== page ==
Less than half of the registered voters in Del Norte voted in Tuesday’s primary election, a significant decrease from the 70 percent of folks who voted in 2012.
Voter turnout across the county was a little more than 41 percent, according to a report provided by the County Clerk’s office, with 5,122 voters either showing up in person to vote or sending in their ballot by mail. There are 12,431 registered voters in the county.
“Of course you’d like to see it over 50 percent at least,” Northrup said, attributing the low turnout partly to the fact that there wasn’t a presidential candidate to vote for this year, which typically brings out more voters.
According to state election returns, 3.2 million people, or 18.3 percent of registered voters in California, voted in the primary election — a record low, the Sacramento Bee reported.
Despite the low number here in Del Norte, Northrup said that 41 percent was more than she had anticipated at the beginning of the night when an early summary of counted mail-in ballots showed a turnout of just 2,981 voters.
“It ended up higher than I anticipated, considering the way things started,” she said. “We started really slow.”
The turnout numbers will go up a bit when the rest of the vote by mail and provisional ballots are tabulated by Friday at 3 p.m. Northrup said that there are 854 of those ballots, and whether the uncounted votes will change the results of any of the races remains to be seen. Out of the 854 ballots, 129 are provisional ballots, which means some of them very likely won’t be eligible. Provisional ballots are provided to voters whose names don’t appear on registered voter lists, for whatever reason. They’ll have to be verified against voter registration cards, Northrup said.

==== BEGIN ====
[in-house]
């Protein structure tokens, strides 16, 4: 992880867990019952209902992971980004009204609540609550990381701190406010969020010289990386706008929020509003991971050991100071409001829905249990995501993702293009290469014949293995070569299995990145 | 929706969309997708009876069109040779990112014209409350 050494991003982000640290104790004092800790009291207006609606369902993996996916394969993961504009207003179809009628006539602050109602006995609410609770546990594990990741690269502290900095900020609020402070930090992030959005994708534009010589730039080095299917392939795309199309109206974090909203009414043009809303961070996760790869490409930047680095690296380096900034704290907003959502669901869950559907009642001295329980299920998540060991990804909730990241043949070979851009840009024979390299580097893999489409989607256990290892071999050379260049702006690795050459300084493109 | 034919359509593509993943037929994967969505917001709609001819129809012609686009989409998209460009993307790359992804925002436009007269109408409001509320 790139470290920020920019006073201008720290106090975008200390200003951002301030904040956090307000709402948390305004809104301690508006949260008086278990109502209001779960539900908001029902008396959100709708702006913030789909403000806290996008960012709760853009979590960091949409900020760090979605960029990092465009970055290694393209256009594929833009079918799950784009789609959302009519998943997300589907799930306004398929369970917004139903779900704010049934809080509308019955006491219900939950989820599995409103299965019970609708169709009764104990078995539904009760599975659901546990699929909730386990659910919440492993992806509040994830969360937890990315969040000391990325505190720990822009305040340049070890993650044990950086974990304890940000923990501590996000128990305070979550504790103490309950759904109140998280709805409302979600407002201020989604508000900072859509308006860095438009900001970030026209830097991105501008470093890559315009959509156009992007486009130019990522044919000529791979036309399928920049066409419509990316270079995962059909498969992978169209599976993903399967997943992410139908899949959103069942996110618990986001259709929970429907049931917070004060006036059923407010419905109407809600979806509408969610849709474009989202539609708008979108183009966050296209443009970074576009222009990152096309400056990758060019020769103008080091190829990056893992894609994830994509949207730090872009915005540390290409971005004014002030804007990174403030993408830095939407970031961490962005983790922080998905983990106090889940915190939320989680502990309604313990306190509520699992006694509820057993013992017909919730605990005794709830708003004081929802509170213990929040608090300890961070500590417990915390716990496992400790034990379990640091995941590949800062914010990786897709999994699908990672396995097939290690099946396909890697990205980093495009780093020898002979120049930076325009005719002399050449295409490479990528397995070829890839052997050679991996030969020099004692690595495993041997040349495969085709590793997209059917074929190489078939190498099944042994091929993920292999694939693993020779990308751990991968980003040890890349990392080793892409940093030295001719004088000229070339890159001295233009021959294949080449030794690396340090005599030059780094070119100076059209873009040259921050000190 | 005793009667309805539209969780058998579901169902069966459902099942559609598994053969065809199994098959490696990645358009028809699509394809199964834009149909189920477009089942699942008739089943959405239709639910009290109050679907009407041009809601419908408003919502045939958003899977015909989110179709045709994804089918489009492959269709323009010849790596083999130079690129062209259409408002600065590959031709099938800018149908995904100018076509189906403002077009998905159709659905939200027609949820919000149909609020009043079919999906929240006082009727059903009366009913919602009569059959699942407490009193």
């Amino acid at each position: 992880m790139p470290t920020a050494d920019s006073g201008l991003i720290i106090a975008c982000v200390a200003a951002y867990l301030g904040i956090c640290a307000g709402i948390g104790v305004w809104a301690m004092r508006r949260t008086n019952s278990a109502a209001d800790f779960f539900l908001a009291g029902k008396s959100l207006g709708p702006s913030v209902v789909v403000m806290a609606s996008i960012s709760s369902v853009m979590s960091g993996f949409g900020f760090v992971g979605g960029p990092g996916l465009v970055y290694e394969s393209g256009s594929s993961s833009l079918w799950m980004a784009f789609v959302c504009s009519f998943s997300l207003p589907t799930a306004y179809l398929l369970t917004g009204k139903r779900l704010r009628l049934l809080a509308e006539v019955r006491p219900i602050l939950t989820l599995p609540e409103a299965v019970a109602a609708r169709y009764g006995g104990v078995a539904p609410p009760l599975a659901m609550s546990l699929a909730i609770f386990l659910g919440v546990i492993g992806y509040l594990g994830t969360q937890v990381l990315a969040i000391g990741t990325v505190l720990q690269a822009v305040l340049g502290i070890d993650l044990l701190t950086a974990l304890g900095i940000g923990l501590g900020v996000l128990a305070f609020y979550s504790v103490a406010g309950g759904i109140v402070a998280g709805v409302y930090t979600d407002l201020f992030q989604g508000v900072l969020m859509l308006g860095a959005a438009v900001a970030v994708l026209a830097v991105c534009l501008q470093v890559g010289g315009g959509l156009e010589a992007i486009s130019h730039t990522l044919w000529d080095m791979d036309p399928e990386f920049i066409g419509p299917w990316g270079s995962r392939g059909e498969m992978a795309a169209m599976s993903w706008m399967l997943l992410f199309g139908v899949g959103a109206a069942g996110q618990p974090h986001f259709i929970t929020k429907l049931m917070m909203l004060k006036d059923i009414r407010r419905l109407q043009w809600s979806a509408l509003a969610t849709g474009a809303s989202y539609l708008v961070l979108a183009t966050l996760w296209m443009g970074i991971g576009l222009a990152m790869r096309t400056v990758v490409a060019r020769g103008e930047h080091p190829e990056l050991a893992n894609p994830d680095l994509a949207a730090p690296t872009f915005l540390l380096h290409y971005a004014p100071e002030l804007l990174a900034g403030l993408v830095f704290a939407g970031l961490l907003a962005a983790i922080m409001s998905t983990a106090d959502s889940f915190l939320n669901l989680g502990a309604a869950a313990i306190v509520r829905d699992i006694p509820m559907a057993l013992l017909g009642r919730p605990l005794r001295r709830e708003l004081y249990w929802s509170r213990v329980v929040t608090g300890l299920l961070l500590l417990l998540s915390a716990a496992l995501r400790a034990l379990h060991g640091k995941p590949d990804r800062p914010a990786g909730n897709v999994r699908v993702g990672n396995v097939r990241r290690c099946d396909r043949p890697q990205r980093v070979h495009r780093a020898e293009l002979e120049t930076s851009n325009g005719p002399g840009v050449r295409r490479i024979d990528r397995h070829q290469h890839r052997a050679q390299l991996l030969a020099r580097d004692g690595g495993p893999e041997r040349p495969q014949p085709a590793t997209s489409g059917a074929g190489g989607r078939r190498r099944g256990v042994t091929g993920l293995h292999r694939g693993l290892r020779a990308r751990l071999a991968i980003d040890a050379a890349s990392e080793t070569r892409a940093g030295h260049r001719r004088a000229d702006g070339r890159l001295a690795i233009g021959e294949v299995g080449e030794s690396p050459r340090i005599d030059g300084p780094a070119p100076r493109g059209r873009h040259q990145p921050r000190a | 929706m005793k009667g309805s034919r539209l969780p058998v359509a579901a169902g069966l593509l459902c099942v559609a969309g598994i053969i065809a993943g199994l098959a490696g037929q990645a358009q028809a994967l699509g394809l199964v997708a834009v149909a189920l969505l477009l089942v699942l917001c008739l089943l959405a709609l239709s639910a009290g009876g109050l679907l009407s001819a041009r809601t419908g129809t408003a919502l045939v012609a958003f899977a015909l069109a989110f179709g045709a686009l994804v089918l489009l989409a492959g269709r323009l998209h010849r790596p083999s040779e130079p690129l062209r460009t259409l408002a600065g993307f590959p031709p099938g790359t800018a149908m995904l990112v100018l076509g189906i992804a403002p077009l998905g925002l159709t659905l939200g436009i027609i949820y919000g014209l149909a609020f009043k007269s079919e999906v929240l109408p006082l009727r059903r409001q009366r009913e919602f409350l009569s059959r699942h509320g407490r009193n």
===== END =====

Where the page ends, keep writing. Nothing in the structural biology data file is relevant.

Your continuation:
Only one local race — the judicial face-off between Chris Doehle and Darren McElfresh — which, as the results currently stand, is set to be decided in a November runoff — has any real chance of being affected by the uncounted ballots. On Tuesday night, Doehle had 48.6 percent of the vote and McElfresh had 36.2 percent. Doehle will need to clear 50 percent to win, which means she’ll need to get a little more than half of the uncounted, eligible votes.
Although the numbers tell a story of low turnout, talking to the folks who were manning the polling stations on Tuesday reveals a slightly more exciting tale.
Voting inspectors who oversaw the various precincts around the county filtered in and out of the County Clerk’s Office throughout the evening, accompanying their ballot boxes like proud parents.
“It was pretty awesome,” said Bernadette McCune, who does legal processing work for the Clerk’s Office and was the voting inspector at Precinct 10 in Hiouchi.
It was McCune’s first time as an inspector, and she said that even though there were some lulls in the action way out in Hiouchi — “I hear it’s one of the slower precincts,” she said — it was still interesting being on the other side of the voting booth.
“I voted in several primaries and a couple of presidential elections, so being on the voter’s side, I understood that process, but not being on the side of answering all the questions and being the person that knows the answers,” she said. “I was really nervous about making a mistake. But once you get into the groove of things it’s not really that hard.”
Jake and Patty Smith, who moved to Smith River last year and also were manning a precinct as inspectors for the first time, echoed McCune’s sentiments, going on to say that they felt the whole process had gone smoothly and that there were some memorable moments.
“There was a woman who brought her son in to vote for the first time,” Jake said. “That was cool. He’s going to go into the Army when he graduates. It was very cool.”
The Smiths said that they were encouraged by all the young people who showed up to vote, estimating that probably half of the 205 people who showed up to vote at Precinct 15 were under thirty.
For her part, McCune said there weren’t that many young people at all, and that even though voting at her precinct was steady, she was surprised by how many people didn’t vote.
“I do wish more people would come out,” McCune said. “When you see a list of how many people are registered to vote in a precinct, you can see the number of people who didn’t come in. It was astounding.”